After Institutional and ERC approvals, an ongoing single-centre, prospective, longitudinal orthopaedic upper limb trauma registry was initiated in June 2015 at a tertiary care hospital. The registry included all patients who had trauma-related upper limb fracture, irrespective of age and gender. Patients with amputation and pathological fracture were excluded. Patients who voluntarily participated in the registry were enrolled in the study. Written informed consent was obtained from the patients before data collection, and outcome assessment was done at two- week, six-weeks, and three-, six- and 12-month follow-ups. Data on SSI for the current study was obtained from the upper limb trauma registry, from June 2015 to October 2019, which demonstrated 12 (3%) SSI cases among 376 closed upper limb fractures. Wound infection was classified as superficial and deep infection. The treatment strategy followed by the individual treating surgeon with resultant patient outcome was assessed.

The Statistical Package for Social Sciences (SPSS) version 19.0 was used for data analysis. Continuous variables were expressed as mean ± standard deviation and categorical variables as percentages. The p-value of less than 0.05 was considered statistically significant with a confidence interval of 95%. Multiple regression analysis was performed between contributing influential variables such as age, comorbid condition, and delay in surgery on patient recovery.

A total of 376 closed fractures were identified from trauma registry out of which 256 (68%) were males and 120 (32%) were females, with median age of 40 years (IQR 28, range 1-84 years) (data not shown). Twelve patients encountered post-procedure SSI with an infection rate of 3% which is 1% higher than international benchmark.1,2

Nine (75%) out of the 12 infected patients were males and 3(25%) were females with median age of 36 (IQR 31, range 10-74 years) (Table-1).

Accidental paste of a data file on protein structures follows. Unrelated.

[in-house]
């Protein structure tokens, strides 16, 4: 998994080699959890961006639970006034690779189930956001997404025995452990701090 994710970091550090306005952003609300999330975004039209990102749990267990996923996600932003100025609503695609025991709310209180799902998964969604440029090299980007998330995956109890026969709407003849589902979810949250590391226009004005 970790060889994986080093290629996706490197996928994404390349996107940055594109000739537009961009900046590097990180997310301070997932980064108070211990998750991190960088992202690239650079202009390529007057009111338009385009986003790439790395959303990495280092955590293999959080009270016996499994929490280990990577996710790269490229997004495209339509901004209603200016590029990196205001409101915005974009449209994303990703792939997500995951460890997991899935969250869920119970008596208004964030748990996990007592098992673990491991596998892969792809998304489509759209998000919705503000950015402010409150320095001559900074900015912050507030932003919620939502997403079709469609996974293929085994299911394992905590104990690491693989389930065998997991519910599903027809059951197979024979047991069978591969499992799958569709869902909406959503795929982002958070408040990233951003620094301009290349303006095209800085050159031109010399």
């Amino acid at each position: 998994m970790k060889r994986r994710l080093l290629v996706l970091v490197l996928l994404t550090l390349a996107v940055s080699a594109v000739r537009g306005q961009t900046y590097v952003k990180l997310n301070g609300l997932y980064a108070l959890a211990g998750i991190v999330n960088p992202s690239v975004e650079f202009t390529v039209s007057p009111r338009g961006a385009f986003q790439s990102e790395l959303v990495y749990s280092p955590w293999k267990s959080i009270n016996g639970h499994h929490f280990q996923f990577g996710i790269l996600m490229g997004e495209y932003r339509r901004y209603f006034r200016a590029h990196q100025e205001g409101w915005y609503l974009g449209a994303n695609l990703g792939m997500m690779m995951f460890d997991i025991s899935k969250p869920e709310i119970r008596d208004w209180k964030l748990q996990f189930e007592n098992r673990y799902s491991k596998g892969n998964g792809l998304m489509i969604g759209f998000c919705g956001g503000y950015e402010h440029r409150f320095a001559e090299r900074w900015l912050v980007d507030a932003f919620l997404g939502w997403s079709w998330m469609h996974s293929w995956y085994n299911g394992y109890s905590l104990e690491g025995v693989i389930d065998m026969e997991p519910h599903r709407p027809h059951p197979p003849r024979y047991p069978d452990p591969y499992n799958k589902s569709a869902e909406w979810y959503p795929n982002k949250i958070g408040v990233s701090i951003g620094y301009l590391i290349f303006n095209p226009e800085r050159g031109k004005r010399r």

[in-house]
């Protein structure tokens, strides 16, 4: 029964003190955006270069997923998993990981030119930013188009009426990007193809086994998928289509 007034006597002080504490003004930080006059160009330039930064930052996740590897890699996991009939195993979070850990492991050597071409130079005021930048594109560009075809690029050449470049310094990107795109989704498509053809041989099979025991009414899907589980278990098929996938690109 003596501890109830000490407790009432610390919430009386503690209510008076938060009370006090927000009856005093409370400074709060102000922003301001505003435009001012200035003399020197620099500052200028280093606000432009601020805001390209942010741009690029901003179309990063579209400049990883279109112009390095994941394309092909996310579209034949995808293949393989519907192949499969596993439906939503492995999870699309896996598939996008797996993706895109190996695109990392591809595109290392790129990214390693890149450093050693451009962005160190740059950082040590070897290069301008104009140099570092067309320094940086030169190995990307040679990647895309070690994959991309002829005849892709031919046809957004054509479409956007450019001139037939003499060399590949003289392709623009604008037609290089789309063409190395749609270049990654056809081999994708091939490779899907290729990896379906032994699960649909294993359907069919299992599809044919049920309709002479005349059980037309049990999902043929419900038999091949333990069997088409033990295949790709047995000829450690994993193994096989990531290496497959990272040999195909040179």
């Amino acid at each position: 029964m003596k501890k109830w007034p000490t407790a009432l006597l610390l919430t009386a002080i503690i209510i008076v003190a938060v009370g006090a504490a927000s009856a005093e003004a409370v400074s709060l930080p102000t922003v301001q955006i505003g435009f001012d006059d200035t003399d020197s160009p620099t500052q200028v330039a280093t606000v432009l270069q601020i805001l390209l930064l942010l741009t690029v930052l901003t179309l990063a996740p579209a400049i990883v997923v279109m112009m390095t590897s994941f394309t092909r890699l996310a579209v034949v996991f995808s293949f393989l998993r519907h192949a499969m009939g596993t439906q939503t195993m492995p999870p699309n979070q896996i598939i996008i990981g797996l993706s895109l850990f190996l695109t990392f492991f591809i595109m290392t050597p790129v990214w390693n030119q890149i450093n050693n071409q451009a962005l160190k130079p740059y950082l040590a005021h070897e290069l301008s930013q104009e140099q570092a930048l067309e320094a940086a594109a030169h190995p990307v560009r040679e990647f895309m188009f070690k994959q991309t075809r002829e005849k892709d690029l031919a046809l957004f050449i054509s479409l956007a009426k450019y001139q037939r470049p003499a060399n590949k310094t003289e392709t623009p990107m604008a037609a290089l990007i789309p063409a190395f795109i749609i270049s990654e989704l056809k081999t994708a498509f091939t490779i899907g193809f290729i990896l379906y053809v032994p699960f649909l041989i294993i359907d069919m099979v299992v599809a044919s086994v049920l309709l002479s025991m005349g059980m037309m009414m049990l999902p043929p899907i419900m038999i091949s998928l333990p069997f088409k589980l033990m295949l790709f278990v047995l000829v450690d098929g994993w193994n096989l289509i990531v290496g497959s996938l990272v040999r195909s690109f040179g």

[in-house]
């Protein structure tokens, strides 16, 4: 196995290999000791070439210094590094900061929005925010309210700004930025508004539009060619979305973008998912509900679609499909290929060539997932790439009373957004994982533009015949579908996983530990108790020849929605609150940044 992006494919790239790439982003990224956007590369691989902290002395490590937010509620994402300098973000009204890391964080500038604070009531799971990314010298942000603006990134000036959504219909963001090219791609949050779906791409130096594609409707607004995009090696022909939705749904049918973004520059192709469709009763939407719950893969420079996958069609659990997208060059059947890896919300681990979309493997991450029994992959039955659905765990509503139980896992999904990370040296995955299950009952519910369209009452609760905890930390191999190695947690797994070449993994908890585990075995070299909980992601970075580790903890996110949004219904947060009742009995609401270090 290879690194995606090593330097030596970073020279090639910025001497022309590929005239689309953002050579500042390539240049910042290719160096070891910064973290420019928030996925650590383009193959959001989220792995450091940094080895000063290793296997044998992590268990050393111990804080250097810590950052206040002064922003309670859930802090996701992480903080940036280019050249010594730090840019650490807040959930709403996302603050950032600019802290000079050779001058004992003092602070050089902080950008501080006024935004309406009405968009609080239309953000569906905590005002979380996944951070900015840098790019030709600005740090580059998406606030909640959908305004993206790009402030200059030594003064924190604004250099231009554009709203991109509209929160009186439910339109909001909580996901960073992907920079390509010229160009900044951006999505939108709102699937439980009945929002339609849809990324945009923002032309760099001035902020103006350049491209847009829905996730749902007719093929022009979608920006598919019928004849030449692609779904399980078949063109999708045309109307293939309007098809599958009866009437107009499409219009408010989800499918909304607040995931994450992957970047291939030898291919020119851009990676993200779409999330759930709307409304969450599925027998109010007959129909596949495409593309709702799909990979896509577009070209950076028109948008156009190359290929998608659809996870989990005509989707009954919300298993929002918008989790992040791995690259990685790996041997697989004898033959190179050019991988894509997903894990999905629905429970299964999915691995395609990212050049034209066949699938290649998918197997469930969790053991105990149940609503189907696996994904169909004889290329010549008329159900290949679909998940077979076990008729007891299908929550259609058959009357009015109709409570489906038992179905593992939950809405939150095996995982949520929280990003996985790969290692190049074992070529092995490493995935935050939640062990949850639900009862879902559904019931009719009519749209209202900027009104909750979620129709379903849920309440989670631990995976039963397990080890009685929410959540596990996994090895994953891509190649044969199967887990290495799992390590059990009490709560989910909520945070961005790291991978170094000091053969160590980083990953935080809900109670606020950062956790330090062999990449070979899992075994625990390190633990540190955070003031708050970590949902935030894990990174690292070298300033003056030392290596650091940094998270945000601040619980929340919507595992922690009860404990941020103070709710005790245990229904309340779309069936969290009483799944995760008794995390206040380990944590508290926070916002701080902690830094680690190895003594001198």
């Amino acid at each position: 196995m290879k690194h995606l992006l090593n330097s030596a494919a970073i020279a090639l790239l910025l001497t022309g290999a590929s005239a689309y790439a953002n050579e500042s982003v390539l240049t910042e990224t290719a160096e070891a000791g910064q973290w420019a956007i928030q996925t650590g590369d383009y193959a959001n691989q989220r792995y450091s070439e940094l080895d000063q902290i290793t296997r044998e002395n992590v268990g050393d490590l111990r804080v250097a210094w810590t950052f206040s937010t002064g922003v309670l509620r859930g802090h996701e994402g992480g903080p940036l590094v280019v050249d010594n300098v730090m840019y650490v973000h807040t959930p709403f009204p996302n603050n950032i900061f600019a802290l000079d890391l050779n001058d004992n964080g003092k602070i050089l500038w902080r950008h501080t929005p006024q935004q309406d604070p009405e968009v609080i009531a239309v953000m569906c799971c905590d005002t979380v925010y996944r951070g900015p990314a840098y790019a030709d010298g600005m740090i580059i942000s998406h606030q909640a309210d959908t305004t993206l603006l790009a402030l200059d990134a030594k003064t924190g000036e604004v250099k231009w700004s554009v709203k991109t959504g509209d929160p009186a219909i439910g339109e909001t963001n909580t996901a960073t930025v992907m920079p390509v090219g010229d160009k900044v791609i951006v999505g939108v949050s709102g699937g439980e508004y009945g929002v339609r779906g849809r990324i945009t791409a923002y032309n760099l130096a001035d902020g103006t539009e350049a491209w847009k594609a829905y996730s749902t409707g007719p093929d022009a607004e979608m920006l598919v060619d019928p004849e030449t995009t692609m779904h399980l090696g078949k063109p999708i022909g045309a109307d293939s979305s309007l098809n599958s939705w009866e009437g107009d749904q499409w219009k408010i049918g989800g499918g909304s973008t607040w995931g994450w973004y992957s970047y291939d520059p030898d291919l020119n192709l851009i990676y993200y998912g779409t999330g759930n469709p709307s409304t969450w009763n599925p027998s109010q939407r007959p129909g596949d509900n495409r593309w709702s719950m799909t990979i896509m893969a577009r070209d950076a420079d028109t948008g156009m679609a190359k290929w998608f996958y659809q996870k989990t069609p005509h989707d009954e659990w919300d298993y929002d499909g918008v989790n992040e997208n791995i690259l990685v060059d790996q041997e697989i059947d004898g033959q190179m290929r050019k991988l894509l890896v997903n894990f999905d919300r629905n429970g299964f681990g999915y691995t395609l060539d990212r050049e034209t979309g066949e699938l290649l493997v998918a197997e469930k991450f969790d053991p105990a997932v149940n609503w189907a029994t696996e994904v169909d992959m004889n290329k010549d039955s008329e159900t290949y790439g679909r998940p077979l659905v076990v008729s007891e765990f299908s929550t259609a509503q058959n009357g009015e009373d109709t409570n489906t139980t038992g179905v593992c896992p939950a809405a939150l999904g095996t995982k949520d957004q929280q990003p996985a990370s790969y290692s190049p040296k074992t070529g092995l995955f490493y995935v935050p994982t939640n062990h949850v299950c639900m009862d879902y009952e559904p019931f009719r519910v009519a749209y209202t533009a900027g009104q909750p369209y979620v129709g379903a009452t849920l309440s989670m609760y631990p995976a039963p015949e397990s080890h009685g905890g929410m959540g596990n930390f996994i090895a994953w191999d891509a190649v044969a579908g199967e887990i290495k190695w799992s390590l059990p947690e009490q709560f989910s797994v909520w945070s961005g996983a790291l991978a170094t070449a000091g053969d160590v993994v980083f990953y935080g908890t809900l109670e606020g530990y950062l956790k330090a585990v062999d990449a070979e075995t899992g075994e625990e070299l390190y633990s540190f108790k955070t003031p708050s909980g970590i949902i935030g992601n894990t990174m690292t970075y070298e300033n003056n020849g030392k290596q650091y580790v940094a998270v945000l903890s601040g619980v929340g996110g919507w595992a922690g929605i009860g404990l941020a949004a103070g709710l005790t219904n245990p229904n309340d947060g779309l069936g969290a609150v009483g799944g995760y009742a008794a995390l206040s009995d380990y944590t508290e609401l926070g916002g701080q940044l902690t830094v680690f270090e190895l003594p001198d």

Out of these 12 patients, 8 (67%) were managed with internal plate fixation, 3(25%) with K-wire fixation and one (8%) with internal plate fixation combined with an external fixator (data not shown).

Of the 12, 7(58%) patients developed superficial wound infection, while 5(42%) developed deep infection. Culture and sensitivity was performed on 5(42%) out of the 12 infected patients, of which 2(40%) were culture positive (Figure-1).

Out of the 7 superficial infections, culture and sensitivity was sent for 3 (43%) patients and the remaining 4 (57%) were treated by empiric antibiotics and/or antiseptic dressing only, depending on the surgeon's choice. One (33%) out of three superficial wound cultures was positive and grew Staphylococcus aureus that was resistant to Penicillin, Clindamycin, Trimethoprim, and Erythromycin. The patient was treated according to culture sensitivity. CRP was performed on one (14%) out of the 7 superficial infection patients and it was noted to be raised. Superficial SSI resolved in one (14%) out of 7 patients by antiseptic dressing only, 3(43%) by antibiotics combined with antiseptic dressing, and three patients required removal of K-wires in 2(29%) and external fixator in one (14%) (Figure-1, Table-2).